Parting shot for today, World AIDS Day. December 1. I linked to my “list” earlier (originally a Facebook post). Lists have power, showing the enormity of a thing like a plague. But on those lists are individual lives, of course. So I wanted to talk about one of them and the Basic Instinct scarf, the Hermes scarf that murderous femme fatale Catherine Trammell (Sharon Stone) uses to tie up her BF for a little kinky sex in that movie.
I have one, not an actual Hermes, but a knockoff, a gag souvenir (although it is a real scarf) which was given to video reporter Marc Berman for the press event on the VHS launch of that movie, probably sometime in 1992.
He gave it to me at a lunch we had; I think it was Farfalla on La Brea. Perhaps he’d just come from the event. He obviously thought I required a white BDSM scarf.
The job I had at the time was corporate PR for a movie studio, and we were encouraged to go out to lunch with reporters from the trades. Marc worked for Daily Variety and he was my favorite reporter to eat with. Why? Because he was my age, he was gay, he was brilliant and cute and flirty and fun. We had much more fun telling stories about this person or that person than anything substantive about video business.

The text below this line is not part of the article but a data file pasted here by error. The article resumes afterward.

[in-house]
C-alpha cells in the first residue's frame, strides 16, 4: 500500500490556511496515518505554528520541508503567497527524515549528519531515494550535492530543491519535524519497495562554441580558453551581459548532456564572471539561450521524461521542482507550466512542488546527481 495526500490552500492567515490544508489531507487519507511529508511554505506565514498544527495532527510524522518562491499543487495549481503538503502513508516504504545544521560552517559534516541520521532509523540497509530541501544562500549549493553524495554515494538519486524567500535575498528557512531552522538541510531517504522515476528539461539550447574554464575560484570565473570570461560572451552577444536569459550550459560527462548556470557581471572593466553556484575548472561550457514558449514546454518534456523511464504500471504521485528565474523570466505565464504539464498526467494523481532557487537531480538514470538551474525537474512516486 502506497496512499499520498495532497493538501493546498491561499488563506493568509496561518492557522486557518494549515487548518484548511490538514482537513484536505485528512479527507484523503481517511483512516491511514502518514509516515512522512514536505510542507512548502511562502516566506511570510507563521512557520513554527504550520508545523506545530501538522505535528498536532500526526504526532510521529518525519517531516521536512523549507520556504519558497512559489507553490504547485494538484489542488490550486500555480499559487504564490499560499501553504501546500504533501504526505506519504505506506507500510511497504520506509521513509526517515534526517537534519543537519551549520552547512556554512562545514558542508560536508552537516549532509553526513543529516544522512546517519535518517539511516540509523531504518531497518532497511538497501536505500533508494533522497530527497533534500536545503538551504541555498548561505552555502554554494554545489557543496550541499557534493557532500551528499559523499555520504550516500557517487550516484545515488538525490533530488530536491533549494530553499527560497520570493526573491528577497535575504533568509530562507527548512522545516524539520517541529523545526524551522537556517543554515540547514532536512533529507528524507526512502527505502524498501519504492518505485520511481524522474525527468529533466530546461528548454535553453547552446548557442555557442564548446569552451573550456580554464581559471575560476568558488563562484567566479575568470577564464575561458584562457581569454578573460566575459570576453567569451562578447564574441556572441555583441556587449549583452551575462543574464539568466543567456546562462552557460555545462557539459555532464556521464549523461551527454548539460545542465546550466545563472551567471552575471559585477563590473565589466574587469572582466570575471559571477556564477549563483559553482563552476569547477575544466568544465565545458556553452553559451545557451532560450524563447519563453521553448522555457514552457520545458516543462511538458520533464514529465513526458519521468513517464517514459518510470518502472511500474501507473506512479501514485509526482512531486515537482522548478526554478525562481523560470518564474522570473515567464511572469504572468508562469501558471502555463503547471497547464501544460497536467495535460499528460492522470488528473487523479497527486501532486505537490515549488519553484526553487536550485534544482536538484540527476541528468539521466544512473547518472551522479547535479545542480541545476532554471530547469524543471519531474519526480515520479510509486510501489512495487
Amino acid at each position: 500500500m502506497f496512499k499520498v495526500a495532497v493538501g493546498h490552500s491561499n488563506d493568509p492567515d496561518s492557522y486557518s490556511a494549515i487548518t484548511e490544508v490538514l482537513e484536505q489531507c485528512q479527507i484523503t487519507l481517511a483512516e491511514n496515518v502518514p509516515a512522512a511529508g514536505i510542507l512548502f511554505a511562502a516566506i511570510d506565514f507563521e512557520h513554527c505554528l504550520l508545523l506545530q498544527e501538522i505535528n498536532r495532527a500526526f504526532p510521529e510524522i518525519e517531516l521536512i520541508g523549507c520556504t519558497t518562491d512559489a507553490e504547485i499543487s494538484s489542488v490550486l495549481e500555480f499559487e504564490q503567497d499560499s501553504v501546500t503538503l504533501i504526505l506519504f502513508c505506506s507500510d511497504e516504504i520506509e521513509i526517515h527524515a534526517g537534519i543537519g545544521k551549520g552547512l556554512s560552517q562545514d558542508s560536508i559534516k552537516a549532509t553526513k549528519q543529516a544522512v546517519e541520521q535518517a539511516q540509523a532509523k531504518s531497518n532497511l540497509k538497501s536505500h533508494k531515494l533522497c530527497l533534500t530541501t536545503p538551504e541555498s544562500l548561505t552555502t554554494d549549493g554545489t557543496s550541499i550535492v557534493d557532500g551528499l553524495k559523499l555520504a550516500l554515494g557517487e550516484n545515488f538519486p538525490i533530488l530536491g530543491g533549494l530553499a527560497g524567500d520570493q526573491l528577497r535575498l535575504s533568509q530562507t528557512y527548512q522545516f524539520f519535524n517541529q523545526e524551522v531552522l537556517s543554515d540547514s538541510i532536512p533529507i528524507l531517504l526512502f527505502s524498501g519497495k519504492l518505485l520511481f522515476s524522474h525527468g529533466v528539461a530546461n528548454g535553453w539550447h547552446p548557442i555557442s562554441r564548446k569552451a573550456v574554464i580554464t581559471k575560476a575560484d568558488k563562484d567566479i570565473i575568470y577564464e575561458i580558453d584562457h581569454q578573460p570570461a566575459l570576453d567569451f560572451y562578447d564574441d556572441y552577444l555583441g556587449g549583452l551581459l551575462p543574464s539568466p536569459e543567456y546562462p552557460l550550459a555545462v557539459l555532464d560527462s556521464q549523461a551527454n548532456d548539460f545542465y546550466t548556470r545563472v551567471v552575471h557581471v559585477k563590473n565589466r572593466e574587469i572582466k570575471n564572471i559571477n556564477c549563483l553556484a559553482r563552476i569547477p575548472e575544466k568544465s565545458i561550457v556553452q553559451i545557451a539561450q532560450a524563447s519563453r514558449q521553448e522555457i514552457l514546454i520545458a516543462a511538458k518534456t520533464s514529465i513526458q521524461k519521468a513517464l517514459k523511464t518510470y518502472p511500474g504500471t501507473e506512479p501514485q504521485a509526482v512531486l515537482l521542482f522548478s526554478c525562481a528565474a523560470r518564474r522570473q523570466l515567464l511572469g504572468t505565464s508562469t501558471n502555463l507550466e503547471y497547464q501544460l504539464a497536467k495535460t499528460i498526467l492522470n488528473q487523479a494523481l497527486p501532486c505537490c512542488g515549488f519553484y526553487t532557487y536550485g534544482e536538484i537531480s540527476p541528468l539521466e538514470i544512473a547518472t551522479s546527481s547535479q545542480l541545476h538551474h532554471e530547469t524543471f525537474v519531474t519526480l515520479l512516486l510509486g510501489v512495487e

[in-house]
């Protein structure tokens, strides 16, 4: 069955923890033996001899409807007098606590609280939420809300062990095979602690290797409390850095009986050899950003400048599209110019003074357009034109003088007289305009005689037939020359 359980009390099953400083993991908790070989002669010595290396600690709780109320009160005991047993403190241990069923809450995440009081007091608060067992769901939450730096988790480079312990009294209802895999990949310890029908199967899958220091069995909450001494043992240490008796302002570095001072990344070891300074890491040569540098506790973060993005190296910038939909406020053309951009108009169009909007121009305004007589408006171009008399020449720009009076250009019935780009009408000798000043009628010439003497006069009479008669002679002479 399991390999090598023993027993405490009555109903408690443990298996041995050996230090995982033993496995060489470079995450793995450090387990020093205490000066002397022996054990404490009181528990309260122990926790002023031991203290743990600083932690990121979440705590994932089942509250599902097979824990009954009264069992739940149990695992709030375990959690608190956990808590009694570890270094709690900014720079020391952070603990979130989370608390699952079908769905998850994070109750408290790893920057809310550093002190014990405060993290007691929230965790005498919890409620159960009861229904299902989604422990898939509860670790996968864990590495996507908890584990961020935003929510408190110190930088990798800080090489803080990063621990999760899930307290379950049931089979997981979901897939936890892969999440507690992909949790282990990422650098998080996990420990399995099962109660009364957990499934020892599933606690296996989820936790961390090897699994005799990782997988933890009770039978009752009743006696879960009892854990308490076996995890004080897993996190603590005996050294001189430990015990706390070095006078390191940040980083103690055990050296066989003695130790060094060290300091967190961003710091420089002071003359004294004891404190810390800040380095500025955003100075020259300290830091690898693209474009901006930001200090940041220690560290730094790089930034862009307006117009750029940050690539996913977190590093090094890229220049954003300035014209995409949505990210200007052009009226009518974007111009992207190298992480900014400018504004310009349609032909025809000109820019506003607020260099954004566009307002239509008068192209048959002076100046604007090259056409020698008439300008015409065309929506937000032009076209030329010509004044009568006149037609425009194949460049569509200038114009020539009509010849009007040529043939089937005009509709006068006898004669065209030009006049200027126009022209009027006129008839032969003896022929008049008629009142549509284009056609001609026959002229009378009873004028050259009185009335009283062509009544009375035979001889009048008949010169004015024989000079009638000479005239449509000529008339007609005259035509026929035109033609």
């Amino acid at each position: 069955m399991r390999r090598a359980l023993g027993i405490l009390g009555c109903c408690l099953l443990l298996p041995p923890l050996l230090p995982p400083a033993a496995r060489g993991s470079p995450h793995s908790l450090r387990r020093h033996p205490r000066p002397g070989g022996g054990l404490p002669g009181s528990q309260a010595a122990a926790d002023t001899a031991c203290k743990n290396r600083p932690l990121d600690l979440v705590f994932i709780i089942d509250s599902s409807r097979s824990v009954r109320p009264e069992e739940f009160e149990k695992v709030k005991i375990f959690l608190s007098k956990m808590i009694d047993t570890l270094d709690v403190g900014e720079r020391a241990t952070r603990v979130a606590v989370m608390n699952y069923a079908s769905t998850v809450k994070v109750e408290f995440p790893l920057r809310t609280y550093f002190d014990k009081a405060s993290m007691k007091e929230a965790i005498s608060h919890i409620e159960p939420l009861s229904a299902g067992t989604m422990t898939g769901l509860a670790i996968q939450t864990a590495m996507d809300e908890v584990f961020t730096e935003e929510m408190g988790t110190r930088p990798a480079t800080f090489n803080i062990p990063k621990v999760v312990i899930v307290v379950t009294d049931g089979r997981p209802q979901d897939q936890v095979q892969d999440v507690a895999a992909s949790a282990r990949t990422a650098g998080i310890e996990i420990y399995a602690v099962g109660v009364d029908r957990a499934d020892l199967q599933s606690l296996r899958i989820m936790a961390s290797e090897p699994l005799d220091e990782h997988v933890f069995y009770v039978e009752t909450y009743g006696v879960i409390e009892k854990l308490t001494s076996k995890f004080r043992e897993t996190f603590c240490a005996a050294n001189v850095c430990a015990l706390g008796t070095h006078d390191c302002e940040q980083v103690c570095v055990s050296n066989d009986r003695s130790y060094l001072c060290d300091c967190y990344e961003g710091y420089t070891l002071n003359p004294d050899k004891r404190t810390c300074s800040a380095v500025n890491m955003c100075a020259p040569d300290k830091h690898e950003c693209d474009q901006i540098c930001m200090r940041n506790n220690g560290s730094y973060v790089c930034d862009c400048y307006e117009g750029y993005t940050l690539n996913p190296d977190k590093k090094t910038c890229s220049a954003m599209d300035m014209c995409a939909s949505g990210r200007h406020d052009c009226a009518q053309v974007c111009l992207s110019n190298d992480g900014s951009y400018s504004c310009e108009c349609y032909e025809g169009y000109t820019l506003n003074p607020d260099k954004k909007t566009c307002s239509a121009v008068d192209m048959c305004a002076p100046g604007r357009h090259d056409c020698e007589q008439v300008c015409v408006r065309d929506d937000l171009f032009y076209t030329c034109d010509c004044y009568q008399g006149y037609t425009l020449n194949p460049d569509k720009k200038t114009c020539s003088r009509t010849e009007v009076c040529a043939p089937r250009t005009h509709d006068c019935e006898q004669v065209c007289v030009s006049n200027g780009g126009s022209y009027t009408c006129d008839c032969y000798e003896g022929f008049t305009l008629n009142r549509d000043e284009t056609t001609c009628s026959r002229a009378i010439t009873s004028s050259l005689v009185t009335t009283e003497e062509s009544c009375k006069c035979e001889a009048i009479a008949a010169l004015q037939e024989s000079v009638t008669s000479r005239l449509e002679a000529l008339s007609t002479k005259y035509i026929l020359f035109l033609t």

He was also a playwright; also an activist. He was one of the founders of the Entertainment AIDS Alliance, and was on the Board of APLA and worked with the Gay and Lesbian Alliance Against Defamation (GLAAD). Most of all, he was that kind of a person who just lit up a room when he walked in.
So all these years since, I’ve kept the white scarf in my drawer, occasionally taking it out. Perhaps I’ll wear it someday. Perhaps I’ll tie somebody up with it one day. Perhaps I’ll just always keep it to remind myself of the gentle soul who made so many lives a little bit brighter.
From the LA Times in 1993:
Marc Berman, 39, playwright, Variety columnist and AIDS activist. A native of Ohio who was educated at Boston University, Berman began his career as an actor in regional theater and went on to write such critically acclaimed plays as “The Wolf Patrol,” “River Downs” and “The Day Andy Warhol Got Shot.” He moved to Los Angeles in 1986 as West Coast bureau chief for TWICE magazine, an acronym for This Week in Consumer Electronics. In 1990, he joined Video Business and then became a staff writer for Daily Variety, doing reviews and covering home video and film and AIDS in the entertainment industry. For the past year, he also wrote a column for the weekly Variety. In 1989, Berman co-founded the fund-raising Video Industry AIDS Action Committee. He also served on the board of AIDS Project Los Angeles and was active in the Gay & Lesbian Alliance Against Defamation. On Nov. 6 in Sherman Oaks of AIDS.